Women in Pakistan’s banking sector will be discouraged from working full time after the State Bank of Pakistan extends working hours and days.
As per the government’s new regulations, the State Bank of Pakistan (SBP) has increased its working days from five to six a week and extended business timings in Ramadan. The institution has advocated gender diversity and inclusion in workplaces; its decision to revise working days and hours contradicts its policies.
Weekends are Important for Working Women
Senior Manager Corporate Investments MCBAH, Humaira Shakil Fasihi emphasized that the latest developments will discourage women from working in the banking sector as women with full-time jobs use the weekend as a chance to do household chores and focus on their loved ones. On weekends (Sat & Sun), the two days off allow women to manage full-time working jobs. With extended working hours and days, women will have no option but to quit their jobs to manage their households.
She wrote, “PM sb I ask you… Why should we give up on our professions, our families, our houses? Since we do not have the luxury of extra house staff, our house solely relies upon us for that matter.”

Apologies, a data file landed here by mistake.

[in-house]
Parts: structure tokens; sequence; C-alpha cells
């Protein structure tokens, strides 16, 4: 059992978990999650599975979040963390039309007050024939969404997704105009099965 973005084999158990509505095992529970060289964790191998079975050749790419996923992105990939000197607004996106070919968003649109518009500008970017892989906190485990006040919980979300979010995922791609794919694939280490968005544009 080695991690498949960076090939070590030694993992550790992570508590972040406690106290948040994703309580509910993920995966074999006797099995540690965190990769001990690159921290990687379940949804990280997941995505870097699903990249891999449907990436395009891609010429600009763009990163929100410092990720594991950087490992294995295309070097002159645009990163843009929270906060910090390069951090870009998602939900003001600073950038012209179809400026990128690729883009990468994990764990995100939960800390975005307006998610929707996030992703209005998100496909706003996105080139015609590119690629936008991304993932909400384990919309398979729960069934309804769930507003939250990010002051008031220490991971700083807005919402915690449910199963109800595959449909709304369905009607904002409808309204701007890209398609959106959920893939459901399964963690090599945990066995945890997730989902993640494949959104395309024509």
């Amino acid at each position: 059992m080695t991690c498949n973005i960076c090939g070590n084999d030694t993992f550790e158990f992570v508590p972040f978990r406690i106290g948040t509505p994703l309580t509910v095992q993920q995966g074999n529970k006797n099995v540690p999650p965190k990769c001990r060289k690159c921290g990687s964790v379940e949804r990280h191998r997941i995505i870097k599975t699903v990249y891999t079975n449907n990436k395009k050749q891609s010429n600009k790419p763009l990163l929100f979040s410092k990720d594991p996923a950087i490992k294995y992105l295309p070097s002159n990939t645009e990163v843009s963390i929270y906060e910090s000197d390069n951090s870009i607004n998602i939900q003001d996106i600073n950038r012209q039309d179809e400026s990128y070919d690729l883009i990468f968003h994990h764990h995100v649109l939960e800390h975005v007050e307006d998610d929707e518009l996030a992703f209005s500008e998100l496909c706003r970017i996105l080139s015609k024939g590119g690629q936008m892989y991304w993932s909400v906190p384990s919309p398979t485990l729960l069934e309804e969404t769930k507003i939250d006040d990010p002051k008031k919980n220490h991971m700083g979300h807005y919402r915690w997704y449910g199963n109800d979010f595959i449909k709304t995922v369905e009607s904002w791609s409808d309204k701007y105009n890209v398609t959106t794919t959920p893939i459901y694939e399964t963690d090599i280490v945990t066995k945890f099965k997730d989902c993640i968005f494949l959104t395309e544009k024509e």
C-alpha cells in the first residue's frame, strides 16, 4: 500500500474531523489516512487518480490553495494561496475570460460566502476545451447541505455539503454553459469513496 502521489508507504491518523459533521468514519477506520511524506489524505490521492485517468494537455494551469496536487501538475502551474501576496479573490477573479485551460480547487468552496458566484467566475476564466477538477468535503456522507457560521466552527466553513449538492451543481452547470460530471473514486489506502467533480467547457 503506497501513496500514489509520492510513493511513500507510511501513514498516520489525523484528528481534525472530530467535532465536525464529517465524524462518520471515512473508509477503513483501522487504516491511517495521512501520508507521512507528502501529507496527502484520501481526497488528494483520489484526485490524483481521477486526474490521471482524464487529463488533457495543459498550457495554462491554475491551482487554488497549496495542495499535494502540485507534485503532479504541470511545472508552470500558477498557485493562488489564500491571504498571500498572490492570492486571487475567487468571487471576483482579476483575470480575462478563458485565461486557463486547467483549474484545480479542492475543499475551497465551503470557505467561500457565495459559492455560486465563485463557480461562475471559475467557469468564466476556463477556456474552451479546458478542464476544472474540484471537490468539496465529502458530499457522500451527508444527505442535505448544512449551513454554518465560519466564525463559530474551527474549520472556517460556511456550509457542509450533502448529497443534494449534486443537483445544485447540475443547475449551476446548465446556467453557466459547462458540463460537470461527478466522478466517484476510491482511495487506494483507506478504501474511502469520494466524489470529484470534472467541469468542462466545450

Banks are now open from Monday to Thursday and Saturday from 8:00 am to 3:00 pm. On Fridays, 8:00 am to 1:00 pm.
Leading institutions are revising their policies to reduce working hours and days to curtail work stress and increase productivity. They are religiously working to make mental health better for their employees. On the other hand, Prime Minister Shahbaz Sharif has decided to take Pakistan one step back instead of forward. The recent changes will only mull the creativity and performance of all employees while creating difficulties for all professional women.
According to World Bank Report, Pakistani Women Face a Disparity in Legal Equality in Pay, Marriage and Property Inheritance. Read the full story here:
According to a recent World Bank report, “Women, Business and the Law 2022”, Pakistani women face a disparity in legal equality in pay, marriage, and property inheritance. To counter these issues, the report strongly suggests Pakistan bring more improvements in legal equality for women. The report is structured around the life cycle of working women and covers 190 economies.
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